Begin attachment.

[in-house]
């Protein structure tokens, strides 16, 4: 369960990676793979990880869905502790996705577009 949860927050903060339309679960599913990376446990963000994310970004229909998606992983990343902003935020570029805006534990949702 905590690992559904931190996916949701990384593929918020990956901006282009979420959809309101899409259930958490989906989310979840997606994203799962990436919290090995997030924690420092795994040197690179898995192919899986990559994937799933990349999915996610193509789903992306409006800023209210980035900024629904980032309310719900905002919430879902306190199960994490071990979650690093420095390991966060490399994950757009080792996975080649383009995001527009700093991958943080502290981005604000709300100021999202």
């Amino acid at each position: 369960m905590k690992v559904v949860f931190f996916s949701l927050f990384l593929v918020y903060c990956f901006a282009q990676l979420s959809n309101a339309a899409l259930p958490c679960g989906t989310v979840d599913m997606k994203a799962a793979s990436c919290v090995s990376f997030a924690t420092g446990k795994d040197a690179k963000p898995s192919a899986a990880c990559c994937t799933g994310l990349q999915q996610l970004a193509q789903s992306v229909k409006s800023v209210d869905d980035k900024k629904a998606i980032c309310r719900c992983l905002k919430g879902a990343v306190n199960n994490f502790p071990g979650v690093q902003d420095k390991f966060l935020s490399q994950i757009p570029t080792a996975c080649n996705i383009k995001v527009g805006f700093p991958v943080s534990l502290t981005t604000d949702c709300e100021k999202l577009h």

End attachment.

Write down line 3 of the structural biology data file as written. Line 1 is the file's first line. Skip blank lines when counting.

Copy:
């Amino acid at each position: 369960m905590k690992v559904v949860f931190f996916s949701l927050f990384l593929v918020y903060c990956f901006a282009q990676l979420s959809n309101a339309a899409l259930p958490c679960g989906t989310v979840d599913m997606k994203a799962a793979s990436c919290v090995s990376f997030a924690t420092g446990k795994d040197a690179k963000p898995s192919a899986a990880c990559c994937t799933g994310l990349q999915q996610l970004a193509q789903s992306v229909k409006s800023v209210d869905d980035k900024k629904a998606i980032c309310r719900c992983l905002k919430g879902a990343v306190n199960n994490f502790p071990g979650v690093q902003d420095k390991f966060l935020s490399q994950i757009p570029t080792a996975c080649n996705i383009k995001v527009g805006f700093p991958v943080s534990l502290t981005t604000d949702c709300e100021k999202l577009h």